Measuring Vapour Pressure

Measuring vapour pressure is very difficult without complex laboratory instrumentation. However, it can be relatively easily derived from more measurable properties. The ratio between the weight of water vapour actually present in the air and the weight it can contain when saturated at the same temperature is called the relative humidity of the air. It is usually expressed as a percentage. As the vapour pressures are set by the quantities of vapour in the air, the relative humidity is also given by the ratio between the actual vapour pressure and the saturation vapour pressure at the same temperature. Thus, if the temperature and relative humidity are known, the actual vapour pressure can be calculated from the product of the relative humidity (expressed as a decimal) and the saturation pressure.

These saturation vapour pressures and the corresponding quantities of water in the air can be read directly off the psychrometric chart or from tables.


An air-conditioned room at sea level has an indoor design temperature of 75°F and a relative humidity of 50%. Determine the humidity ratio, enthalpy, density, dew point, and thermodynamic wet bulb temperature of the indoor air at design condition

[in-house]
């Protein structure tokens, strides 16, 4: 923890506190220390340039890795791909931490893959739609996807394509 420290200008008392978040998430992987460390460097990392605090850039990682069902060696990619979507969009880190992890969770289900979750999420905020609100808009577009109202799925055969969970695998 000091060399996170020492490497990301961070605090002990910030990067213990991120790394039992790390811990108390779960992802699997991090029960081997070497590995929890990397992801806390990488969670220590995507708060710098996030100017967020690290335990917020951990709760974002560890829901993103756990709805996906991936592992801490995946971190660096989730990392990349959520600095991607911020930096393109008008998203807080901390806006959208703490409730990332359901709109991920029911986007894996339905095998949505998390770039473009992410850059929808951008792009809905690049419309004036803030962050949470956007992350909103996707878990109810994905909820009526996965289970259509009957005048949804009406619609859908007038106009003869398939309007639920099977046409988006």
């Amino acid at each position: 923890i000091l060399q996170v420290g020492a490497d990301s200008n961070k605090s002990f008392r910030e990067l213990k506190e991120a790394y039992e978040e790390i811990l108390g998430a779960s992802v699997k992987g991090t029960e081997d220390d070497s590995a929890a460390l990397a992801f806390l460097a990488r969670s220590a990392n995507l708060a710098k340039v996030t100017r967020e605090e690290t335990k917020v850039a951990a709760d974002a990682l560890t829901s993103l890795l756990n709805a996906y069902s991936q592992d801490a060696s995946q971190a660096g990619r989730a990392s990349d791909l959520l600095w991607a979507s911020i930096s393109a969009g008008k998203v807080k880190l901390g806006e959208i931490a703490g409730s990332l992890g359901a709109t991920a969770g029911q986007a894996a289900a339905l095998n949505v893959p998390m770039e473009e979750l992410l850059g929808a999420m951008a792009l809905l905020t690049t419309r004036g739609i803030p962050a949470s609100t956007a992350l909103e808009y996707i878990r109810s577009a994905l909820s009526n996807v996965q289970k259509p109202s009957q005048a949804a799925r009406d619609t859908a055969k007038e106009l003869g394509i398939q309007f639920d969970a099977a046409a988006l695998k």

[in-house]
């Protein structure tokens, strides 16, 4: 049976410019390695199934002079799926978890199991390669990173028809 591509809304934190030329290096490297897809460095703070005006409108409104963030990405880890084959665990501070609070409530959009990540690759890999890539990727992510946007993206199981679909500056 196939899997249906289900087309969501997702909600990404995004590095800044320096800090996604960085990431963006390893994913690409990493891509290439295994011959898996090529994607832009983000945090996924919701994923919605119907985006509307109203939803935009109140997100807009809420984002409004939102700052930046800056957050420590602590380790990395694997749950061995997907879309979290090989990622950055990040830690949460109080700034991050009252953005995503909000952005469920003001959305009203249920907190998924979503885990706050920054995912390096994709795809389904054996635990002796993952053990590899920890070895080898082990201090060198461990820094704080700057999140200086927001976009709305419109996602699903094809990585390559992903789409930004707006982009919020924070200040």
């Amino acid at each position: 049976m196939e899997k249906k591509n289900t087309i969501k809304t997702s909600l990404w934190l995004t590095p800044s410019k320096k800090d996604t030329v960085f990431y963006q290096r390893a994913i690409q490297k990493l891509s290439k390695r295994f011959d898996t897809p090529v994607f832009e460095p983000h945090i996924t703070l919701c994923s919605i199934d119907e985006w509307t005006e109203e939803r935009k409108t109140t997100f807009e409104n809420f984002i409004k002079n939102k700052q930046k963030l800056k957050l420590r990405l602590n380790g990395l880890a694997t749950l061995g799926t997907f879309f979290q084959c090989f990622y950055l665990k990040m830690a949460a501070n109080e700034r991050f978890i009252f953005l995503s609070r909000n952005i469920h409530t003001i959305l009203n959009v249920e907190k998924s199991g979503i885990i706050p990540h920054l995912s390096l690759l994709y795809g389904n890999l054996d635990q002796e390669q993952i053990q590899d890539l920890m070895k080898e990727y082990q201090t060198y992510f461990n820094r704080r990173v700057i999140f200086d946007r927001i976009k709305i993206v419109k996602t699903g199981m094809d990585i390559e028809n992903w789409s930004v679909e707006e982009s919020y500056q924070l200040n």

Since the air-conditioned room is at sea level, a psychrometric chart of standard atmospheric pressure of 14.697psi should be used to find the required properties.

1.      Plot the state point of the room air at design condition on the psychrometric chart. First, find the room temperature 75°F on the horizontal temperature scale. Draw a line parallel to the 75°F temperature line. This line meets the relative humidity curve of 50% at point 1, which denotes the state point of room air (refer figure above).

2.      Draw a horizontal line toward the humidity ratio scale from point 1. This line meets the ordinate and thus determines the room air humidity ratio W = 0.0093 lb/lb.

3.      Draw a line from point 1 parallel to the enthalpy line. This line determines the enthalpy of room air on the enthalpy scale, h1 = 28.1 Btu/lb.

4.      Draw a line through point r parallel to the moist volume line. The perpendicular scale of this line indicates v = 13.67 ft3/lb.

5.      Draw a horizontal line to the left from point 1. This line meets the saturation curve and determines the dew point temperature, Tdew = 55°F.

6.      Draw a line through point r parallel to the thermodynamic wet bulb line. The perpendicular scale to this line indicates that the thermodynamic wet bulb temperature T* = 62.5°F.

Related Posts

Comments are closed.

© 2024 Mechanical Engineering - Theme by WPEnjoy · Powered by WordPress